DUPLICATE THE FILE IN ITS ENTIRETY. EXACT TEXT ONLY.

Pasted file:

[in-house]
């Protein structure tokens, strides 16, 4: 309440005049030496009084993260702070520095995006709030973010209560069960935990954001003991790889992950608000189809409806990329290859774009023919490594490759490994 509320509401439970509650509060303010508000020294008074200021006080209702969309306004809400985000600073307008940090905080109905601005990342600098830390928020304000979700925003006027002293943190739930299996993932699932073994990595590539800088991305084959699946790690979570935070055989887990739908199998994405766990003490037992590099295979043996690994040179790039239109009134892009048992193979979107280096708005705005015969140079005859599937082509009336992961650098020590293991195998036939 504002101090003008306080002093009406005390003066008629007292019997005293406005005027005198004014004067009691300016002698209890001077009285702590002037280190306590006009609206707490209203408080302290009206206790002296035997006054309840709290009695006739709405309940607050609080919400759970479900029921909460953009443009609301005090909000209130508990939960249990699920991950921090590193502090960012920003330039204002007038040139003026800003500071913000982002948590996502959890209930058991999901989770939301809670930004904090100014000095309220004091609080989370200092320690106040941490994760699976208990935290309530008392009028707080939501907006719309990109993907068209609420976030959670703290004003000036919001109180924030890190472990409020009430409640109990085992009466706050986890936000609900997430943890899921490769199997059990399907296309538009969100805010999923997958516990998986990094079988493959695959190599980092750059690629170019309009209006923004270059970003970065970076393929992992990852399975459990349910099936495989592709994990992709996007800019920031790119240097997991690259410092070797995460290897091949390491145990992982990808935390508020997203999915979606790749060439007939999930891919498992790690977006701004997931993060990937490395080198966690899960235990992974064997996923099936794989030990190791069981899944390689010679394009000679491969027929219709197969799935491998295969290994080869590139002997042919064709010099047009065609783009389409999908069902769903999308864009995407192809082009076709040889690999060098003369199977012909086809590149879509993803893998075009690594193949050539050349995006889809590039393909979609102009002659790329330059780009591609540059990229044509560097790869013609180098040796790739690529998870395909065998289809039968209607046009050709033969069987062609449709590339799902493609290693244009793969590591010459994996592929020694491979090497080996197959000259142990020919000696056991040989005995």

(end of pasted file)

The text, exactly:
[in-house]
């Protein structure tokens, strides 16, 4: 309440005049030496009084993260702070520095995006709030973010209560069960935990954001003991790889992950608000189809409806990329290859774009023919490594490759490994 509320509401439970509650509060303010508000020294008074200021006080209702969309306004809400985000600073307008940090905080109905601005990342600098830390928020304000979700925003006027002293943190739930299996993932699932073994990595590539800088991305084959699946790690979570935070055989887990739908199998994405766990003490037992590099295979043996690994040179790039239109009134892009048992193979979107280096708005705005015969140079005859599937082509009336992961650098020590293991195998036939 504002101090003008306080002093009406005390003066008629007292019997005293406005005027005198004014004067009691300016002698209890001077009285702590002037280190306590006009609206707490209203408080302290009206206790002296035997006054309840709290009695006739709405309940607050609080919400759970479900029921909460953009443009609301005090909000209130508990939960249990699920991950921090590193502090960012920003330039204002007038040139003026800003500071913000982002948590996502959890209930058991999901989770939301809670930004904090100014000095309220004091609080989370200092320690106040941490994760699976208990935290309530008392009028707080939501907006719309990109993907068209609420976030959670703290004003000036919001109180924030890190472990409020009430409640109990085992009466706050986890936000609900997430943890899921490769199997059990399907296309538009969100805010999923997958516990998986990094079988493959695959190599980092750059690629170019309009209006923004270059970003970065970076393929992992990852399975459990349910099936495989592709994990992709996007800019920031790119240097997991690259410092070797995460290897091949390491145990992982990808935390508020997203999915979606790749060439007939999930891919498992790690977006701004997931993060990937490395080198966690899960235990992974064997996923099936794989030990190791069981899944390689010679394009000679491969027929219709197969799935491998295969290994080869590139002997042919064709010099047009065609783009389409999908069902769903999308864009995407192809082009076709040889690999060098003369199977012909086809590149879509993803893998075009690594193949050539050349995006889809590039393909979609102009002659790329330059780009591609540059990229044509560097790869013609180098040796790739690529998870395909065998289809039968209607046009050709033969069987062609449709590339799902493609290693244009793969590591010459994996592929020694491979090497080996197959000259142990020919000696056991040989005995």